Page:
ECB Bailouts Will Not Be Unlimited for Euro Zone: El-Erian
CNBC.com Senior Writer
European policymakers are not ready to commit to unlimited bailouts for debt-distressed countries and that includes capping bond yields, Pimco's CEO Mohamed El-Erian told CNBC.
Among the many rescue options bandied about for peripheral nations overcome by sovereign debt is a plan for the European Central Bankto buy enough bonds so that interest rates in the affected countries wouldn't exceed a certain rate.
El-Erian, who helps run the largest bond fund in the world, said such a plan to go beyond the current Long-Term Refinancing Operations likely would meet stiff resistance.
"We suspect that is one of the options, capping yields," he told "Squawk Box." "We do not think it is likely to materialize because it is such an open-ended commitment."
Before the ECB would even endorse the move, it would have to get assurances from nations such as Greece and Portugal that they would be more fiscally responsible, El-Erian said. ECB member nations would also have to give their blessing, and subordination issues would have to be worked out in case debtors defaulted, he said.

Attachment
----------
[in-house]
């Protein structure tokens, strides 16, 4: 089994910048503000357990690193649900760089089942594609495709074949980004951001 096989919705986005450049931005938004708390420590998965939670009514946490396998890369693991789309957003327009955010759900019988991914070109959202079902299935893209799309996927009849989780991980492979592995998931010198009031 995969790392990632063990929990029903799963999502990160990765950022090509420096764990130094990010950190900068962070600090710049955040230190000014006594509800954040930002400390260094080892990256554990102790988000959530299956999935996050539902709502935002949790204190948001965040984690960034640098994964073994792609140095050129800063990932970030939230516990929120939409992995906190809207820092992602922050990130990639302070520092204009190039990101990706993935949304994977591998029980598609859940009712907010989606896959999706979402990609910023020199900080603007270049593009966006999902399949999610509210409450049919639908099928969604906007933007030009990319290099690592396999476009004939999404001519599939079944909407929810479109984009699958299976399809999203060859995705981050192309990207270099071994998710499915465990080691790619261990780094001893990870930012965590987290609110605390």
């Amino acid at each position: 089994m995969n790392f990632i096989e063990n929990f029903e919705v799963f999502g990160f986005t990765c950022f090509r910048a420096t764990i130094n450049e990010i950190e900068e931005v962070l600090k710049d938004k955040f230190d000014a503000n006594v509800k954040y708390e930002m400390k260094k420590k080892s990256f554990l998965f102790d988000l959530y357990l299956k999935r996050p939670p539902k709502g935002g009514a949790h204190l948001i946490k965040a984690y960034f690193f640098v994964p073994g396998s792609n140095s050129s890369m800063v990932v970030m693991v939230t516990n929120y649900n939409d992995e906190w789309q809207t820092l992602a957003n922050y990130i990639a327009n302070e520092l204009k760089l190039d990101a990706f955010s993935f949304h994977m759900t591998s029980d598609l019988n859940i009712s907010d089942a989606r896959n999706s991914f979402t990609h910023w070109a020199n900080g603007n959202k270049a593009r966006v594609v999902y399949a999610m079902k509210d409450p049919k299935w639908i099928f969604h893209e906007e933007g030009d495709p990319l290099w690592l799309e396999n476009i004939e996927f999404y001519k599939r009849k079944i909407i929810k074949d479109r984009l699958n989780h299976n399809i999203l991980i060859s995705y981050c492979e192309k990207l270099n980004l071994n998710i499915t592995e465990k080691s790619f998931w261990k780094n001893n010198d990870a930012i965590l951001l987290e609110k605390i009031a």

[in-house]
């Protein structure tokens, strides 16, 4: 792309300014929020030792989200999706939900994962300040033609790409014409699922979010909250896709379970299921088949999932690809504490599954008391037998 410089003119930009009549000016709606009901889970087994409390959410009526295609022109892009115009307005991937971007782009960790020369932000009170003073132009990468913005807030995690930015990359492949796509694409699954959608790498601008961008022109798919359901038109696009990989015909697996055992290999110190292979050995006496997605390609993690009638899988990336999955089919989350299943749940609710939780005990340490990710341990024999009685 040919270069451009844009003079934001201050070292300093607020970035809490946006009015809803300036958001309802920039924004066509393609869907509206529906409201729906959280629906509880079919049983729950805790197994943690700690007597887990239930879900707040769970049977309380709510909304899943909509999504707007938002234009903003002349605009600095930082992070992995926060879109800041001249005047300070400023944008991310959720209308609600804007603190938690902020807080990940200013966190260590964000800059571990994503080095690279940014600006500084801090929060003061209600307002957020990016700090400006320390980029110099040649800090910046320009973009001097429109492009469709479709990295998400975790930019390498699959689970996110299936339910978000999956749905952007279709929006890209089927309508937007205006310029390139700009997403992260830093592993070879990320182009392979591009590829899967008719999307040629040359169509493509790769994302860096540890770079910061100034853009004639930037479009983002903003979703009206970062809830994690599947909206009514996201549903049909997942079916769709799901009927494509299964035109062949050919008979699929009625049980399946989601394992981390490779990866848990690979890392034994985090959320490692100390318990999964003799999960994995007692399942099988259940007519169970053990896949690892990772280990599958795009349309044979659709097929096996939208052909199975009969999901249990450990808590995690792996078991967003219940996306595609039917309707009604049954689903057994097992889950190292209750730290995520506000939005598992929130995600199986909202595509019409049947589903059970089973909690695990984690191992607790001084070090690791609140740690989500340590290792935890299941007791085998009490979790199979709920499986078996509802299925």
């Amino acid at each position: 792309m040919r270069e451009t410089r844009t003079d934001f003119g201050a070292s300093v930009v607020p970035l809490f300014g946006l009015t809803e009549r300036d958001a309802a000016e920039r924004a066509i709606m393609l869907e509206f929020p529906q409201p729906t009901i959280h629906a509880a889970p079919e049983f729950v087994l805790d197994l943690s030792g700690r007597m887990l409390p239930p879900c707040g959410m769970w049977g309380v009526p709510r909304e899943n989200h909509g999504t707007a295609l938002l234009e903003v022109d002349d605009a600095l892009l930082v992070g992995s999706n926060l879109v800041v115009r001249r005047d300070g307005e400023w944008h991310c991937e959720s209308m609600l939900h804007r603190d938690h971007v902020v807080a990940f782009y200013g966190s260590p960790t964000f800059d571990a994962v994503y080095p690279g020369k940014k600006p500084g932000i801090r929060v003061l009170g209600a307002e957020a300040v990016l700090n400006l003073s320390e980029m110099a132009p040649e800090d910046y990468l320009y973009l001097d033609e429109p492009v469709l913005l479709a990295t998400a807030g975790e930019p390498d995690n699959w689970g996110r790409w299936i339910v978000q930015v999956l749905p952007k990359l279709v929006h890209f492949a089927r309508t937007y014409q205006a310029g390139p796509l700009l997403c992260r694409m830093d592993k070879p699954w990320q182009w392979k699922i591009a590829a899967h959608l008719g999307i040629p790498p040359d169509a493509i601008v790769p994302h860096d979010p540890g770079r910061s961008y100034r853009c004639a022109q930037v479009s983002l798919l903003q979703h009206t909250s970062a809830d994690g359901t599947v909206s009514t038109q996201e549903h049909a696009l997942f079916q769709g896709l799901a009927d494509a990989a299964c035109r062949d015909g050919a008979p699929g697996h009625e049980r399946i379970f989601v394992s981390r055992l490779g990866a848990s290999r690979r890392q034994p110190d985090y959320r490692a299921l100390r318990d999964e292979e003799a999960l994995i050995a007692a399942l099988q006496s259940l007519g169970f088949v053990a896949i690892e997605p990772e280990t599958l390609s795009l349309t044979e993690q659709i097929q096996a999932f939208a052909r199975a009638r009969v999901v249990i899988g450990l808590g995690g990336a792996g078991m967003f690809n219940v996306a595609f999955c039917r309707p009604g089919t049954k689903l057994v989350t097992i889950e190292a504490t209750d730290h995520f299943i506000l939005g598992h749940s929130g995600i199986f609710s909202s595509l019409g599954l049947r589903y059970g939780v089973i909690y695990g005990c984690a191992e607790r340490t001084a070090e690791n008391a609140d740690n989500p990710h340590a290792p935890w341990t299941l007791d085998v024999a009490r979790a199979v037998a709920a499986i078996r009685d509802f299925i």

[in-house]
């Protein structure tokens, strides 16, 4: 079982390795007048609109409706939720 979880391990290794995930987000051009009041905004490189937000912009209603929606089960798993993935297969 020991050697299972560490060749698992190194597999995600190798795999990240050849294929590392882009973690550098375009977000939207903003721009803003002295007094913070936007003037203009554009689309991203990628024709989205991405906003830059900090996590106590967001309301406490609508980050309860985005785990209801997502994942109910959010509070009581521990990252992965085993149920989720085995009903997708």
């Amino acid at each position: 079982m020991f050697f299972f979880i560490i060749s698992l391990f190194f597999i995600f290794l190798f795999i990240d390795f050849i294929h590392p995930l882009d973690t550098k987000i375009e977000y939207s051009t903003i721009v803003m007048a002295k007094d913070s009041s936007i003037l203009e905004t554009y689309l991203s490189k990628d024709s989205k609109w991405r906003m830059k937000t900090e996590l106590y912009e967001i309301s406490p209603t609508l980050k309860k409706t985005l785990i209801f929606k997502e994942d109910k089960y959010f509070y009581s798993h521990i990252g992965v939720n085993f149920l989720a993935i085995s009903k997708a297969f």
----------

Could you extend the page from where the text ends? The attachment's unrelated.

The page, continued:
"Remember, the ECB can say — like they did for LTRO I and LTRO II — 'We will intervene up to a certain amount on our balance sheet," he said. "The minute they target a yield level they are saying basically it's an unlimited intervention. And we don't think the ECB is there."
The European debtsituation is but one of the crises facing investors, who have been pushing global equity markets up despite all the headwinds, likely in anticipation of future central bank easing efforts.
El-Erian's counterpart at Newport Beach, Calif.-based Pimco, Bill Gross, recently drew attention by proclaiming that the "cult of equity" was over and stock investors will have to get used to lower returns.
El-Erian reiterated the position and said the focus for investors should be on managing their portfolios in a slow-growth world.
"Expected returns are going to be lower moving forward, unfortunately. Why? Because we've borrowed returns from the future," he said. "The message from Bill, and it's been a consistent message from Pimco: Hey, investors, expected returns unfortunately are going to be much lower. Second, correlations are changing, and therefore be much more agile, much more global in the way you invest."